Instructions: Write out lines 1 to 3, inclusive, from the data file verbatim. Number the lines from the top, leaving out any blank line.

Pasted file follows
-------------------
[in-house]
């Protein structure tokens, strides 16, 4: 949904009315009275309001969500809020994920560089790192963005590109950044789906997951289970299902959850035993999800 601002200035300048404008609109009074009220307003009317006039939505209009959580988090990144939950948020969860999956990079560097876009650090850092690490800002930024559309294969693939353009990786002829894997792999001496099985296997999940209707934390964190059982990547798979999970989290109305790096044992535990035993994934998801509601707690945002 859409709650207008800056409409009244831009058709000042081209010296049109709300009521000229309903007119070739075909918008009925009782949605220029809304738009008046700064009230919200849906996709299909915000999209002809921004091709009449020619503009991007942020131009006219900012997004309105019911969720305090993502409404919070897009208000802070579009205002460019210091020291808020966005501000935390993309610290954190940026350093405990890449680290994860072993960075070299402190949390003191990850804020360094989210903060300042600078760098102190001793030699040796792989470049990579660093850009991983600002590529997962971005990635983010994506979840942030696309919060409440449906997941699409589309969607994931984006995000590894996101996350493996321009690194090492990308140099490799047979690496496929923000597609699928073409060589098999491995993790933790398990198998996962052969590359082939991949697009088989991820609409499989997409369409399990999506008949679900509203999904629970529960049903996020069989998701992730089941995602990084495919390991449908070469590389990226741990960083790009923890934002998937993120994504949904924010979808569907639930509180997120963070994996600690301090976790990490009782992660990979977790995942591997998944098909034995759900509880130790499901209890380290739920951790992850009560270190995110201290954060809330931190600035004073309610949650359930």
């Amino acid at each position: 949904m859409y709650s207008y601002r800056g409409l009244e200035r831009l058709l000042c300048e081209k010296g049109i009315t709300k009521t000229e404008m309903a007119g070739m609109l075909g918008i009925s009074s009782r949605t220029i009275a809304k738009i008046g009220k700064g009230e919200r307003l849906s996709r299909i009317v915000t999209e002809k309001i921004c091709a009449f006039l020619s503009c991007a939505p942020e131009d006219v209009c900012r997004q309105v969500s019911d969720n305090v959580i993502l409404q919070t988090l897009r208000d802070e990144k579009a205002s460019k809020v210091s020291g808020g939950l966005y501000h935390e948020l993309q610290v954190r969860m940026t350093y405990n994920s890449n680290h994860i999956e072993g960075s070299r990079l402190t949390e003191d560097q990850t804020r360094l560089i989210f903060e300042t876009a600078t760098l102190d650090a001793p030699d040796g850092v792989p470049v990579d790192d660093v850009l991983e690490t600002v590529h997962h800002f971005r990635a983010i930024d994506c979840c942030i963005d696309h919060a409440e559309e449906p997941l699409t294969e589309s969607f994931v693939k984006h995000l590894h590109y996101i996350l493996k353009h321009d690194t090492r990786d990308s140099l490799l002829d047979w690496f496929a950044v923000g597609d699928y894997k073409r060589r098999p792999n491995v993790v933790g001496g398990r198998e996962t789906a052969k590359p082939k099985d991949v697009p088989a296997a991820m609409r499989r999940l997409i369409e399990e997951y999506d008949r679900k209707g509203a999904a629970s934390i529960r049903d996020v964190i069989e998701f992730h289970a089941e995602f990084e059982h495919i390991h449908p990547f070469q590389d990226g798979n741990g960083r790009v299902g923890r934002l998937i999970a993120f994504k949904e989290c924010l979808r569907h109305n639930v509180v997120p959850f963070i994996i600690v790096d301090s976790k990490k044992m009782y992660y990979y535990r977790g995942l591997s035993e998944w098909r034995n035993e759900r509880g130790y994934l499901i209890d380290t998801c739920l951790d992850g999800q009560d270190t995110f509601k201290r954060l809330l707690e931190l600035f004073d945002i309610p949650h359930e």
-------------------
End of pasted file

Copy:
[in-house]
């Protein structure tokens, strides 16, 4: 949904009315009275309001969500809020994920560089790192963005590109950044789906997951289970299902959850035993999800 601002200035300048404008609109009074009220307003009317006039939505209009959580988090990144939950948020969860999956990079560097876009650090850092690490800002930024559309294969693939353009990786002829894997792999001496099985296997999940209707934390964190059982990547798979999970989290109305790096044992535990035993994934998801509601707690945002 859409709650207008800056409409009244831009058709000042081209010296049109709300009521000229309903007119070739075909918008009925009782949605220029809304738009008046700064009230919200849906996709299909915000999209002809921004091709009449020619503009991007942020131009006219900012997004309105019911969720305090993502409404919070897009208000802070579009205002460019210091020291808020966005501000935390993309610290954190940026350093405990890449680290994860072993960075070299402190949390003191990850804020360094989210903060300042600078760098102190001793030699040796792989470049990579660093850009991983600002590529997962971005990635983010994506979840942030696309919060409440449906997941699409589309969607994931984006995000590894996101996350493996321009690194090492990308140099490799047979690496496929923000597609699928073409060589098999491995993790933790398990198998996962052969590359082939991949697009088989991820609409499989997409369409399990999506008949679900509203999904629970529960049903996020069989998701992730089941995602990084495919390991449908070469590389990226741990960083790009923890934002998937993120994504949904924010979808569907639930509180997120963070994996600690301090976790990490009782992660990979977790995942591997998944098909034995759900509880130790499901209890380290739920951790992850009560270190995110201290954060809330931190600035004073309610949650359930």
């Amino acid at each position: 949904m859409y709650s207008y601002r800056g409409l009244e200035r831009l058709l000042c300048e081209k010296g049109i009315t709300k009521t000229e404008m309903a007119g070739m609109l075909g918008i009925s009074s009782r949605t220029i009275a809304k738009i008046g009220k700064g009230e919200r307003l849906s996709r299909i009317v915000t999209e002809k309001i921004c091709a009449f006039l020619s503009c991007a939505p942020e131009d006219v209009c900012r997004q309105v969500s019911d969720n305090v959580i993502l409404q919070t988090l897009r208000d802070e990144k579009a205002s460019k809020v210091s020291g808020g939950l966005y501000h935390e948020l993309q610290v954190r969860m940026t350093y405990n994920s890449n680290h994860i999956e072993g960075s070299r990079l402190t949390e003191d560097q990850t804020r360094l560089i989210f903060e300042t876009a600078t760098l102190d650090a001793p030699d040796g850092v792989p470049v990579d790192d660093v850009l991983e690490t600002v590529h997962h800002f971005r990635a983010i930024d994506c979840c942030i963005d696309h919060a409440e559309e449906p997941l699409t294969e589309s969607f994931v693939k984006h995000l590894h590109y996101i996350l493996k353009h321009d690194t090492r990786d990308s140099l490799l002829d047979w690496f496929a950044v923000g597609d699928y894997k073409r060589r098999p792999n491995v993790v933790g001496g398990r198998e996962t789906a052969k590359p082939k099985d991949v697009p088989a296997a991820m609409r499989r999940l997409i369409e399990e997951y999506d008949r679900k209707g509203a999904a629970s934390i529960r049903d996020v964190i069989e998701f992730h289970a089941e995602f990084e059982h495919i390991h449908p990547f070469q590389d990226g798979n741990g960083r790009v299902g923890r934002l998937i999970a993120f994504k949904e989290c924010l979808r569907h109305n639930v509180v997120p959850f963070i994996i600690v790096d301090s976790k990490k044992m009782y992660y990979y535990r977790g995942l591997s035993e998944w098909r034995n035993e759900r509880g130790y994934l499901i209890d380290t998801c739920l951790d992850g999800q009560d270190t995110f509601k201290r954060l809330l707690e931190l600035f004073d945002i309610p949650h359930e």